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Confused with friendly operator overloading

P: n/a
Iv'e been reading tutorials and articles describeing operator
overloading as both member functions and friend functions. I don't
understand however the purpose of the friend on an operator when the
operator already has access to the private data of a class since it is
a member. So why add the keyword friend.

What I do understand is that declareing a class or function as a friend
alows the friend to access private data without accessors. And I
understand that operator overloading gives us the ability to implement
common operators such as + and = on our user defined class objects.

Can somebody explain to me why a friend operator is so special?

Jul 23 '05 #1
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8 Replies


P: n/a
Kelly Mandrake wrote:
Iv'e been reading tutorials and articles describeing operator
overloading as both member functions and friend functions. I don't
understand however the purpose of the friend on an operator when the
operator already has access to the private data of a class since it is
a member. So why add the keyword friend.
If you declare a function a friend, it's not a member. You've been either
misinformed of the meaning and the role of the friend declaration or you
read wrong tutorials.
What I do understand is that declareing a class or function as a friend
alows the friend to access private data without accessors. And I
understand that operator overloading gives us the ability to implement
common operators such as + and = on our user defined class objects.

Can somebody explain to me why a friend operator is so special?


A non-member function has to be declared "friend" to gain access to
private members of the class.

V
Jul 23 '05 #2

P: n/a
Thanks, I already understand that declareing friend gives the non
member access to my private data but what confuses me is the reason for
declareing an operator as a friend such as in this example I dont see
the reason for the friend keyword

#include
using namespace std;
class threenums {
int a, b, c;
public:
threenums() {a=b=c=0;}
threenums(int x, int y, int z) {a=x; b=y; c=z;}
friend threenums operator+(threenums o1, threenums o2);
threenums operator=(threenums o2);
void display();
};
threenums operator+(threenums o1, threenums o2)
{
threenums num;
num.a = o1.a + o2.a;
num.b = o1.b + o2.b;
num.c = o1.c + o2.c;
return num;
}
threenums threenums::operator=(threenums o2)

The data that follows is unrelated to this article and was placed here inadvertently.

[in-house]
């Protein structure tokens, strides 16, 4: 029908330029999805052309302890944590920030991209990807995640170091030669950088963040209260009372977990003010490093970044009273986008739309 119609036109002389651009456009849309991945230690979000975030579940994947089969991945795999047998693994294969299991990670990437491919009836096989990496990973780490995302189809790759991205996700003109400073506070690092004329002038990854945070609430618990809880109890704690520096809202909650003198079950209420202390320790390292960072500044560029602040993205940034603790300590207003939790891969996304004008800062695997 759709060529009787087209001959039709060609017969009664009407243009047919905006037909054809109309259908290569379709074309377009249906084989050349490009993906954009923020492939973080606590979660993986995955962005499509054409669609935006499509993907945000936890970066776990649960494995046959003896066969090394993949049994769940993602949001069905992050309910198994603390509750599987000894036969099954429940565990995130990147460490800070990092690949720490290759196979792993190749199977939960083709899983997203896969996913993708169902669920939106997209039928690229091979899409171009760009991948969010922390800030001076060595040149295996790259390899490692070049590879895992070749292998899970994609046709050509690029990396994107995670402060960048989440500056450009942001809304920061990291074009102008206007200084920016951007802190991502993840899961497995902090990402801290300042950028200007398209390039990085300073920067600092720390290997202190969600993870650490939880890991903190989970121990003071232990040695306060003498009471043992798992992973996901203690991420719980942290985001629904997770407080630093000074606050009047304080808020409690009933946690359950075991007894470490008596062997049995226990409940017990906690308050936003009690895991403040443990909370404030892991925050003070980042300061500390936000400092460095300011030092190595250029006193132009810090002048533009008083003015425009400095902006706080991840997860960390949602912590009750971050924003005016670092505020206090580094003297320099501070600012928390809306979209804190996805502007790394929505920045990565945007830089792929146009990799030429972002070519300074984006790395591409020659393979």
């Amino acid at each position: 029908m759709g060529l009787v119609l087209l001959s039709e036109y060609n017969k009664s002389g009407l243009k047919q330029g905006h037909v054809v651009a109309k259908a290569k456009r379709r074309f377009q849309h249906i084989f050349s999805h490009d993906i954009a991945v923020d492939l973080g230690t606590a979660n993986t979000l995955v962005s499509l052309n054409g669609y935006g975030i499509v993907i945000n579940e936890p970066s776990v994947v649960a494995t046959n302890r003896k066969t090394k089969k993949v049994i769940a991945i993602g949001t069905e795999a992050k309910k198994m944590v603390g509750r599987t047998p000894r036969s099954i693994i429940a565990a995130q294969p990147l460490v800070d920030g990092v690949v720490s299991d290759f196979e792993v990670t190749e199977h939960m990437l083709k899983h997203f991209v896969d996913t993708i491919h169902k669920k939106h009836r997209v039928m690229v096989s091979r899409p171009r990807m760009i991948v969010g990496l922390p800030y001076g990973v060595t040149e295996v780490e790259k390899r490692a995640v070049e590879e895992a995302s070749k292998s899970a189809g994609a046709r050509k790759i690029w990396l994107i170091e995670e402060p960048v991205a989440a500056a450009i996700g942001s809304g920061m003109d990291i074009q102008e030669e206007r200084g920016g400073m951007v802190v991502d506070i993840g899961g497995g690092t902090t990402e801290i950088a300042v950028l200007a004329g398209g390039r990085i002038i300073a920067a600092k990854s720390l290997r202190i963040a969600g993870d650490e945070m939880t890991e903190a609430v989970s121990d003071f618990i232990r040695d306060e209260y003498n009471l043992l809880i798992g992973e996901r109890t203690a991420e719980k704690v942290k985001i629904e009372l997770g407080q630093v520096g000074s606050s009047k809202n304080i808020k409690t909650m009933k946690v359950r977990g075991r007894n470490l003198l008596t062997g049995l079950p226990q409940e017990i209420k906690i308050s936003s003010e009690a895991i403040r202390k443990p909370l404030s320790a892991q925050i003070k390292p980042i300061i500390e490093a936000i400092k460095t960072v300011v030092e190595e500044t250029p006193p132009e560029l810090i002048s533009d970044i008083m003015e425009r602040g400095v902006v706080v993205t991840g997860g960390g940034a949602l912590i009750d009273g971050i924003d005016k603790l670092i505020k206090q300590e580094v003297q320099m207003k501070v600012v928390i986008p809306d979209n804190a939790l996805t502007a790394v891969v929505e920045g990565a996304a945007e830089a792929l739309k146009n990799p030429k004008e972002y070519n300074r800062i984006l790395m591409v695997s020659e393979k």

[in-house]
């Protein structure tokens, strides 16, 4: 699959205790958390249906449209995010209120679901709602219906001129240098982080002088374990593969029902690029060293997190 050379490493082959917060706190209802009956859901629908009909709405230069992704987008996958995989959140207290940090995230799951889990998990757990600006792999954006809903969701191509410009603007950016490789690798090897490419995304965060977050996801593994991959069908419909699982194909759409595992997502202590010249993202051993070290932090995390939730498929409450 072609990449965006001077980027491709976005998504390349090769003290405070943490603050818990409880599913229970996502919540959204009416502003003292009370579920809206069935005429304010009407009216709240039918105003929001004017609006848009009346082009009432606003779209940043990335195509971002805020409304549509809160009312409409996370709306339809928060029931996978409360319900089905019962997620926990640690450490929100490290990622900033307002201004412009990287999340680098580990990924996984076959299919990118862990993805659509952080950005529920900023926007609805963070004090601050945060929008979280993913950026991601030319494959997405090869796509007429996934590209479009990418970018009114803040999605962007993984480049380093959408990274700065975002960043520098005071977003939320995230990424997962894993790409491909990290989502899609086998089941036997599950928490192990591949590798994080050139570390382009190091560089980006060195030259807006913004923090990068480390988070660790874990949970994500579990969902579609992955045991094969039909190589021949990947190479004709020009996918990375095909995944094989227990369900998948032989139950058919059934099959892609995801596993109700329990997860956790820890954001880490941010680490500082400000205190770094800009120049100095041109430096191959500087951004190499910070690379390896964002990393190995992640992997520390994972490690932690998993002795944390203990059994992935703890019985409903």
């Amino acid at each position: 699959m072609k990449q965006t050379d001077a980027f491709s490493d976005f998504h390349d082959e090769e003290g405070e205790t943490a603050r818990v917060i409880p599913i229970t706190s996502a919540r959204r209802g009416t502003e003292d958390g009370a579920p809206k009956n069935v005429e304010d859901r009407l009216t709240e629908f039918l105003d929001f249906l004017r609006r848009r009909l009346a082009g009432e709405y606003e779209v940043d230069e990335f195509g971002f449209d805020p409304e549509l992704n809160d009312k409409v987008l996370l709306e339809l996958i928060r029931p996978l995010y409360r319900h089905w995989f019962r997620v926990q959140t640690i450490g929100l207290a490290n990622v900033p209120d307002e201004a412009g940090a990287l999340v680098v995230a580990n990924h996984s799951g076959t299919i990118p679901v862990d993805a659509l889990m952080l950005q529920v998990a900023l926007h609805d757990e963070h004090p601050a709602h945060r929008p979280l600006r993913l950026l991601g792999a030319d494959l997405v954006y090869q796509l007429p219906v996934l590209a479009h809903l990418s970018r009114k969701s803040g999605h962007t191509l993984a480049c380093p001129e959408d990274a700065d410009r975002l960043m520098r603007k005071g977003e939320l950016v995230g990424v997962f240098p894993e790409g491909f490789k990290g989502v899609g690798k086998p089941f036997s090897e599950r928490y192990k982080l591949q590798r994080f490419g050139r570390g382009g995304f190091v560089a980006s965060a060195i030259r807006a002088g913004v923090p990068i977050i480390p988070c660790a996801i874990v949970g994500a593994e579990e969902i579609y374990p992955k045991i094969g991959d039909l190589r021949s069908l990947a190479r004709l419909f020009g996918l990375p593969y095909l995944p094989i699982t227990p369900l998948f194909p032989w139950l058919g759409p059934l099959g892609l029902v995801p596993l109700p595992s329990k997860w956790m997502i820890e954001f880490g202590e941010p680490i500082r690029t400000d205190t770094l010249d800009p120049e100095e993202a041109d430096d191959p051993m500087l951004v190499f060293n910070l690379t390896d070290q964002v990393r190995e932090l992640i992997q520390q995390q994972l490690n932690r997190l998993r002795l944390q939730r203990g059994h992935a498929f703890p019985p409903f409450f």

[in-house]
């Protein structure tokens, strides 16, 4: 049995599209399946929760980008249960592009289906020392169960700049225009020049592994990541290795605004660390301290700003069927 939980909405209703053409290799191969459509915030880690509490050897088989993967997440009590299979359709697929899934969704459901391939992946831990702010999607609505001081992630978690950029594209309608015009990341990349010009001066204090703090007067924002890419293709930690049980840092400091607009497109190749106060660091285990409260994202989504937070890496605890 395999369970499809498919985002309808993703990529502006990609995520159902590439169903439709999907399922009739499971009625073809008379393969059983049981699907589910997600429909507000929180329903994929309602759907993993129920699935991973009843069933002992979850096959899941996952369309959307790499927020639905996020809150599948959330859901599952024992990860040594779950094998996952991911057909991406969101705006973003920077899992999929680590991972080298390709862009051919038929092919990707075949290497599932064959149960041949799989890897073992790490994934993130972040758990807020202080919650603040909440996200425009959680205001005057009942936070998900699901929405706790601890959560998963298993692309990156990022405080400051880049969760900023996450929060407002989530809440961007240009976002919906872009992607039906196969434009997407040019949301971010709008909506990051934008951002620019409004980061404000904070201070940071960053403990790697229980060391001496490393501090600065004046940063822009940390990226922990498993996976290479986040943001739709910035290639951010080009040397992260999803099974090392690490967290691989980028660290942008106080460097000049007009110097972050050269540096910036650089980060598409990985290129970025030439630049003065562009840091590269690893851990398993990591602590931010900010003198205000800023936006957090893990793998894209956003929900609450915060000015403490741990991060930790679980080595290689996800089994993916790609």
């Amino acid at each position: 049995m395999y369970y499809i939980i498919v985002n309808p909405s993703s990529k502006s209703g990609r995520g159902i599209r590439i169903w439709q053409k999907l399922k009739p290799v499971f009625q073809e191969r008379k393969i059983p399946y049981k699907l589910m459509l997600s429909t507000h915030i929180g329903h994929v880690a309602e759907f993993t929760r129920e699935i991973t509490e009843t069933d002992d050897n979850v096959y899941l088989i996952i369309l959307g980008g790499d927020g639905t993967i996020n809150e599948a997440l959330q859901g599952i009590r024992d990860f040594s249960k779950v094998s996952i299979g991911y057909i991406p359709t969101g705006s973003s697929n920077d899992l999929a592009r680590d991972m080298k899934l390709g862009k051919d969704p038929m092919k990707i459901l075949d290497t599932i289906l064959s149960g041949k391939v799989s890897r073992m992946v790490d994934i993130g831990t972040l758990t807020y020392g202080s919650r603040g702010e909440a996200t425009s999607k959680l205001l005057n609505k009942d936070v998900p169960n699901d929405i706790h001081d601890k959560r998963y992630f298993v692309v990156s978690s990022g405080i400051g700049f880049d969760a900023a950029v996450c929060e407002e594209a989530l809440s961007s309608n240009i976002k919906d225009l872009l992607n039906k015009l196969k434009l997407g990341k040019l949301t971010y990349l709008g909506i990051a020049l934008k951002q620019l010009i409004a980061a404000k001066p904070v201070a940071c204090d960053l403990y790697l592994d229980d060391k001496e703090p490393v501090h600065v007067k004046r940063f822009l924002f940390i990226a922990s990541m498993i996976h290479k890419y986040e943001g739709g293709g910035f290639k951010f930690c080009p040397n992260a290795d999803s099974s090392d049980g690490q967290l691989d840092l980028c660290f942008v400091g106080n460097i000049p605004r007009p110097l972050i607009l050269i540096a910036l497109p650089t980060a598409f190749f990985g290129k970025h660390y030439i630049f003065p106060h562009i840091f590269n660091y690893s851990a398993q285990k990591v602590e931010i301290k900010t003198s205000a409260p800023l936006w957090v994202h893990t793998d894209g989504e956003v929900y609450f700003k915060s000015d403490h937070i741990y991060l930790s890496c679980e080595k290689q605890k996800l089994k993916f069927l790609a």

{
a = o2.a;
b = o2.b;
c = o2.c;
return *this;
}
void threenums::display()
{
cout << a << ", ";
cout << b << ", ";
cout << c << '\n';
}
int main()
{
threenums x(5, 10, 15), y(10, 15, 20), z;
x.display();
y.display();
z = x + y;
z.display();
z = x + y + z;
z.display();
z = x = y;
x.display();
y.display();
z.display();
return 0;
}

Jul 23 '05 #3

P: n/a
Kelly Mandrake wrote:
Thanks, I already understand that declareing friend gives the non
member access to my private data but what confuses me is the reason for
declareing an operator as a friend such as in this example I dont see
the reason for the friend keyword

#include
using namespace std;
class threenums {
int a, b, c;
public:
threenums() {a=b=c=0;}
threenums(int x, int y, int z) {a=x; b=y; c=z;}
friend threenums operator+(threenums o1, threenums o2);
Remove the 'friend' declaration from the class and see what the compiler
says to that.
threenums operator=(threenums o2);
void display();
};
threenums operator+(threenums o1, threenums o2)
{
threenums num;
num.a = o1.a + o2.a;
num.b = o1.b + o2.b;
num.c = o1.c + o2.c;
return num;
} [...]


V
Jul 23 '05 #4

P: n/a
REH

"Kelly Mandrake" <at******@gmail.com> wrote in message
news:11*********************@g14g2000cwa.googlegro ups.com...
Thanks, I already understand that declareing friend gives the non
member access to my private data but what confuses me is the reason for
declareing an operator as a friend such as in this example I dont see
the reason for the friend keyword

#include
using namespace std;
class threenums {
int a, b, c;
public:
threenums() {a=b=c=0;}
threenums(int x, int y, int z) {a=x; b=y; c=z;}
friend threenums operator+(threenums o1, threenums o2);
threenums operator=(threenums o2);
void display();
};


In this example, operator+ is not a member, but a friend. If it were a
member, you would only give it one parameter because the other would be
"this."

Jul 23 '05 #5

P: n/a
Oooh...I think you finaly got through to me...

I never saw that the classname:: was missing in the operator+
definition.

I removed friend and I see that the compiler complains about haveing
more then one parameter. And it also complains about accessing private
data. From this I can gather that when declared as a friend the
operator is passed 2 parameters where it is passed only one if not a
friend. I can also gather that because it is declared as a friend, it
must be external and when I took a closer look at the definition of
operator + I see that the classname:: is missing which I did not notice
before

I think now its starting to make secne. So I must be overloading a